The decision by the UK Financial Conduct Authority to ban individual investors from speculating on Bitcoin and other cryptocurrencies is likely to have minimal impact, also because the market is so small, according to analysts and industry executives who follow the trading business.
Some UK-based brokers who had offered the crypto derivative products to retailers have seen a decline in sales, although major cryptocurrency exchanges, including Kraken, say the impact is likely to be minimal. While UK individuals can still trade the actual cryptocurrencies, there may be some traders trying to bypass the rules by trading on offshore exchanges.
The ban is due to come into force in January. Professional investors have not been excluded from trading cryptocurrency derivatives, partly because they “have a better understanding of the risks and a greater ability to absorb potential investment losses,” according to an FCA report earlier this month.
“Those who still want to trade crypto derivatives will only find ways to open accounts in unaffected regions,” Don Guo, CEO of Broctagon Fintech Group, told CoinDesk in an email. “There is a strong risk that retailers will simply trade on unregulated exchanges, which actually puts them at greater risk.”
Few UK-based retail investors trade directly in crypto derivatives, according to Sui Chung, CEO of CF Benchmarks, which provides price indices to exchanges like the Chicago-based CME Group.
Instead, they usually go through what are known as Contract for Difference (CFD) providers, Chung said.
The regulated brokers and exchanges that had offered retailers crypto derivatives and Exchange Traded Notes (ETNs) included Kraken’s own Crypto Facilities, CMC Markets, and IG Index.
“This has minimal impact on Crypto Facilities,” a spokesman for Crypto Facilities told CoinDesk in an email.
“We do not expect any material impact from the FCA announcement, as these products make up a very small part of our diversified and global business,” IG Group said in a statement to CoinDesk. “The turnover affected under the FCA restrictions would be less than 1% of the total turnover of the IG Group.”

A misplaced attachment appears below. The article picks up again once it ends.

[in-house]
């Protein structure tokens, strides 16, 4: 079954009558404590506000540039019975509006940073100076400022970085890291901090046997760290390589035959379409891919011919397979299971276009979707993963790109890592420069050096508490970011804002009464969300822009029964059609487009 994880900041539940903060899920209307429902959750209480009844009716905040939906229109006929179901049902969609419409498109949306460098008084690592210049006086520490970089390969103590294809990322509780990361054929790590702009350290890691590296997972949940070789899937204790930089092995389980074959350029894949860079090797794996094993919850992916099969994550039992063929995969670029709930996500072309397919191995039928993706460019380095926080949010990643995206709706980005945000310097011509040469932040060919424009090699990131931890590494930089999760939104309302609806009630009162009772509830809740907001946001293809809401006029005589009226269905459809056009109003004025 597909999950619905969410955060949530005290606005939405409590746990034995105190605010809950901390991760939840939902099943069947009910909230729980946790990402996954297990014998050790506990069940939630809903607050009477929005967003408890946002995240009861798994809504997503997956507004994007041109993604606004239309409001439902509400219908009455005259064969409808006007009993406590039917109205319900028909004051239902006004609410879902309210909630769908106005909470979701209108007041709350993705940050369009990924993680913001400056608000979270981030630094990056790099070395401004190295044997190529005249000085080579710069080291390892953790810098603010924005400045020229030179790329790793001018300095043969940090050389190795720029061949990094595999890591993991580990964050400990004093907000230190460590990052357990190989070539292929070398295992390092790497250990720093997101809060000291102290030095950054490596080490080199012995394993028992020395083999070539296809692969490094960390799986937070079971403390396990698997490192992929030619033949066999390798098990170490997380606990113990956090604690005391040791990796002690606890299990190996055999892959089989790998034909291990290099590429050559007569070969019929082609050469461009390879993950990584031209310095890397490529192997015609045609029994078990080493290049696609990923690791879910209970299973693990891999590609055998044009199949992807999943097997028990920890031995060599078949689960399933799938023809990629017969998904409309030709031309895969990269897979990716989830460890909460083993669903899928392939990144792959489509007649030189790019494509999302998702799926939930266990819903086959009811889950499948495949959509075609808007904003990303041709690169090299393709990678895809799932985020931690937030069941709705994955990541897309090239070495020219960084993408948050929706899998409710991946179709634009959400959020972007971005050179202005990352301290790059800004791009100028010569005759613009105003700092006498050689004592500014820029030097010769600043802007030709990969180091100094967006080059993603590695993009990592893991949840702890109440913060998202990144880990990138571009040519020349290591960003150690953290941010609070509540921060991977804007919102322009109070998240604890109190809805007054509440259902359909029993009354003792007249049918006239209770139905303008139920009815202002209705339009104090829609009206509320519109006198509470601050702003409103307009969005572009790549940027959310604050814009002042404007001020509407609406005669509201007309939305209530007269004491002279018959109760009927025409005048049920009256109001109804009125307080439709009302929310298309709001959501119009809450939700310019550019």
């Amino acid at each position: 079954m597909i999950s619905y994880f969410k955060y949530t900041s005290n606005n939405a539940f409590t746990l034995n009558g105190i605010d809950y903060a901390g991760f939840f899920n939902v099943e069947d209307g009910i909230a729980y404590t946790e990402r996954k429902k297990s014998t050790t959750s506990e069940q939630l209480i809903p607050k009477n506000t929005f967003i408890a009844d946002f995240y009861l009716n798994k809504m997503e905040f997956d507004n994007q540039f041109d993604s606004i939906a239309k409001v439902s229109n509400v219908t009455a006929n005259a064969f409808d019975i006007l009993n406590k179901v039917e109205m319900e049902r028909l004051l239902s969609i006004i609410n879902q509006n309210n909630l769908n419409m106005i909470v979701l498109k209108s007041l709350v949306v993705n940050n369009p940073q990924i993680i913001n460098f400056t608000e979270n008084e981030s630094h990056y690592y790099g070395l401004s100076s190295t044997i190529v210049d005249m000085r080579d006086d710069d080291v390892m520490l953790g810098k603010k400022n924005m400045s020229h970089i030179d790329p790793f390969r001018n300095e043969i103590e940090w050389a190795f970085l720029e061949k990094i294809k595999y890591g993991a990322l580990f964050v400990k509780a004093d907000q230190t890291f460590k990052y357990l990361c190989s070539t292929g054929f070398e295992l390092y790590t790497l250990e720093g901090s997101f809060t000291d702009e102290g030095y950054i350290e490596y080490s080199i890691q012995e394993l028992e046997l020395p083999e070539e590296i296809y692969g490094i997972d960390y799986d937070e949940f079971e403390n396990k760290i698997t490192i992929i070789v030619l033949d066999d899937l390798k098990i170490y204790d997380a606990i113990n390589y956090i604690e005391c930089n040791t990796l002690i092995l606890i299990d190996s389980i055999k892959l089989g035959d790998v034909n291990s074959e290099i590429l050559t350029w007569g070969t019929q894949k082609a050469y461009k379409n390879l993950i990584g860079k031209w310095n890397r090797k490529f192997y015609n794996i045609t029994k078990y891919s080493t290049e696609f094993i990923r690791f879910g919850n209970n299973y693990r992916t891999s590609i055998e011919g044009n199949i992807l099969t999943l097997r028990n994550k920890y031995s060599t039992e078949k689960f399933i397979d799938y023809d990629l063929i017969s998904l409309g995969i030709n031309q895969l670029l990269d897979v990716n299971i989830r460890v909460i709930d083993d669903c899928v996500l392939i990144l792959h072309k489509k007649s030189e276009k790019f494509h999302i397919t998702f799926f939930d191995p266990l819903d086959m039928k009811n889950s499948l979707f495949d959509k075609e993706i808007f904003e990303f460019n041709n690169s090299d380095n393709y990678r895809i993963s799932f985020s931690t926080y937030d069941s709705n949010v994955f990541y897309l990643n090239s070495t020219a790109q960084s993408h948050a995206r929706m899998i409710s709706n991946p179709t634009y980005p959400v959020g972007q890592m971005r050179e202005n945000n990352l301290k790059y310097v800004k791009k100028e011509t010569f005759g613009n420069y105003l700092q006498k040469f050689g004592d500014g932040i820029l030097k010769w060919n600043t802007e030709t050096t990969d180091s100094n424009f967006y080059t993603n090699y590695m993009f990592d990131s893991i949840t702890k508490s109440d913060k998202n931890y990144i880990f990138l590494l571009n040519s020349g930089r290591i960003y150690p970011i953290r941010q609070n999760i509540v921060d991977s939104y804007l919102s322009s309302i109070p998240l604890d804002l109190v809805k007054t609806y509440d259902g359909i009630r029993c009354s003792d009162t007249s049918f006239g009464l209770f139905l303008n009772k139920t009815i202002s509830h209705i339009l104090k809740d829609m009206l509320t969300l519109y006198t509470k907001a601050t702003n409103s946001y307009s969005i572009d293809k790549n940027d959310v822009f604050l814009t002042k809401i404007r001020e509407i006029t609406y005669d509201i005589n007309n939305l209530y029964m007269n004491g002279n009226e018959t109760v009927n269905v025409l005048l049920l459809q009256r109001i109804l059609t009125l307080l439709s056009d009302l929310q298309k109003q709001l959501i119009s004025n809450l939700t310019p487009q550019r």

As recently as May, crypto accounted for 2.7% of IG Group’s total sales that year, of which the UK market was just 1% to 1.5% in October, according to a study by Vivek Raja and Paul McGinnis, analysts at Shore Capital 6 According to the note, crypto was within 18% of total CMC Markets sales in March.
Both the CME Group and CMC Markets declined CoinDesk’s request to comment on this issue.
A research report released by the FCA on June 30th estimated that around 3.86% of the UK population owns cryptocurrencies. 12% of the respondents stated that they “never” monitor the prices of their crypto currencies.
“Consumers seem to view cryptocurrencies as a form of speculation similar to gambling rather than a payment or investment,” the report said.
A separate FCA report earlier this month found that 97% of rulemaking-related comments were against the agency’s proposed ban.
“Most of the larger companies, whether Coinbase or Gemini, are most of them unaffected,” said Yang Li, chief growth officer at Ziglu, a UK-based cryptocurrency platform, in an interview with CoinDesk. “It was a niche product.”
One silver lining for Bitcoin and other cryptocurrencies could be that tighter regulations in the emerging digital asset markets could encourage more institutional investors to get involved.
“Every step towards a better-defined legal framework serves to legitimize crypto as a mainstream investment for these institutions,” Dmitry Tokarev, CEO of London-based crypto custodian company Copper, told CoinDesk via email.
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